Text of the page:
Why widespread blood donation awareness is key.
Blood is inherently regenerative – our bodies can physiologically replenish blood components continuously within few weeks after blood donation. So we needn’t wait for an emergency to donate it. A healthy body can regularly donate blood that can be stored and used when needed.
As per estimations from WHO, voluntary blood donation from 1% of a nation’s population is generally required to meet its most basic requirements for blood. Blood can only be stored for a limited period of time; therefore, regular donations are essential to keep up with the demand and ensure that there is enough for all those who may need a blood transfusion. However, misconceptions result in a much lower number of donors, making it imperative to raise awareness around the issue.
Sifting through some common blood donation facts and myths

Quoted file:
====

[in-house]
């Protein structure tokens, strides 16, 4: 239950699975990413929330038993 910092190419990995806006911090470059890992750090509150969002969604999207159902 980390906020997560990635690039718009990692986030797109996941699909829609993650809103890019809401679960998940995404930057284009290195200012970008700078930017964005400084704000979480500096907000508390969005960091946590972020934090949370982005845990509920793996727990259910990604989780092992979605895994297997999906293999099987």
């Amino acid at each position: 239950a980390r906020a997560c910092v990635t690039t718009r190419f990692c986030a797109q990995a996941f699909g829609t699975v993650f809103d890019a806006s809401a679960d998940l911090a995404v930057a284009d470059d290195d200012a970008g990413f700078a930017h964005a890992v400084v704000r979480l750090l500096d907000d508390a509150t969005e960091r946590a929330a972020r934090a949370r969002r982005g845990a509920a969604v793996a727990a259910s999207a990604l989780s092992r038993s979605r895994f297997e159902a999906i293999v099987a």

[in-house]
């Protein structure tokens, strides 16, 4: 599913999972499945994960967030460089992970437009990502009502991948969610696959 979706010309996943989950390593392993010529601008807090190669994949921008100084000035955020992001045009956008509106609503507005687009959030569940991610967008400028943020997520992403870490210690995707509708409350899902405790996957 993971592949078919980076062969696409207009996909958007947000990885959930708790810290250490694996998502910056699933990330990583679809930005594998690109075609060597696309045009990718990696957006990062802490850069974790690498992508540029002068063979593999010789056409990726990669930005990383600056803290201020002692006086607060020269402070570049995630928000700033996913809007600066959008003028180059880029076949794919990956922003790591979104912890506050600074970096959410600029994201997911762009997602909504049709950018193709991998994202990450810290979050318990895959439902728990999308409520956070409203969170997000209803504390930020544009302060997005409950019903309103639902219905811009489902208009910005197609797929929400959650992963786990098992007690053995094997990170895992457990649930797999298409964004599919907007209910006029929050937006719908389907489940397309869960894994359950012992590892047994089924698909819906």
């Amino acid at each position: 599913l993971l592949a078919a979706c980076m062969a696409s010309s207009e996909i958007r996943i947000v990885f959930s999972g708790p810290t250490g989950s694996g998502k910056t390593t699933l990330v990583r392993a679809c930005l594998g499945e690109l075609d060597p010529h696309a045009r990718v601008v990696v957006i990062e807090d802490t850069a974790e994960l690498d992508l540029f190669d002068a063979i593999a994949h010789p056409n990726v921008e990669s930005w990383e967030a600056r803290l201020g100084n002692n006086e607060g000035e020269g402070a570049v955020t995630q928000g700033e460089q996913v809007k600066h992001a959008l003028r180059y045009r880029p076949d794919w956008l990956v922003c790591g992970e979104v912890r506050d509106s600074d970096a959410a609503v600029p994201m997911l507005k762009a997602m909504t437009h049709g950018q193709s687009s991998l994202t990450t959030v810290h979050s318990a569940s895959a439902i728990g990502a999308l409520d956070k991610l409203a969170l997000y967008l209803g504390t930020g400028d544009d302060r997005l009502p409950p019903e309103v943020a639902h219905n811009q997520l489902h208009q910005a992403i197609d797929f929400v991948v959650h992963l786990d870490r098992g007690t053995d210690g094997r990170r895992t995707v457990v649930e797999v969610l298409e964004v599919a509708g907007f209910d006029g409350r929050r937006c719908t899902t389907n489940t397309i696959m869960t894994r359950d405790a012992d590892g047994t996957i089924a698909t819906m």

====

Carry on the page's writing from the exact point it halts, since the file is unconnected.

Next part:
Myth: Donations are only accepted from young adults.
Fact: Healthy, older adults too can safely donate blood! Anyone from the ages of 18 to 65 are considered viable blood donors, subject to health conditions and regulations.
Myth: Donating blood can make you sick
Fact: Donating blood does not impact your health or put your health in danger. In fact, a check-up, including tests for health markers like blood pressure, temperature, pulse and hemoglobin level amongst others prior to making a donation is usually the norm and can put your mind at ease. Some people may experience minor temporary effects such as redness at the insertion site, slight dizziness or nausea which usually resolves itself soon with rest and food.
Myth: Donating blood is very painful
Fact: Apart from slight discomfort during the insertion of the needle, blood donation is a fairly pain-free and comfortable process later on.
Myth: You can only give blood annually.
Fact: While conditions may differ as per your individual health level and needs, blood can usually be safely donated every 3 months for men and every 4 months for women. This gap allows the body to return to its normal hemoglobin levels.
Further, making ‘giving back’ a habit and contributing to larger community wellbeing not only transforms the lives of others, but can also benefit your own health— for example, studies show that donating blood regularly is associated with a reduction in hypertension.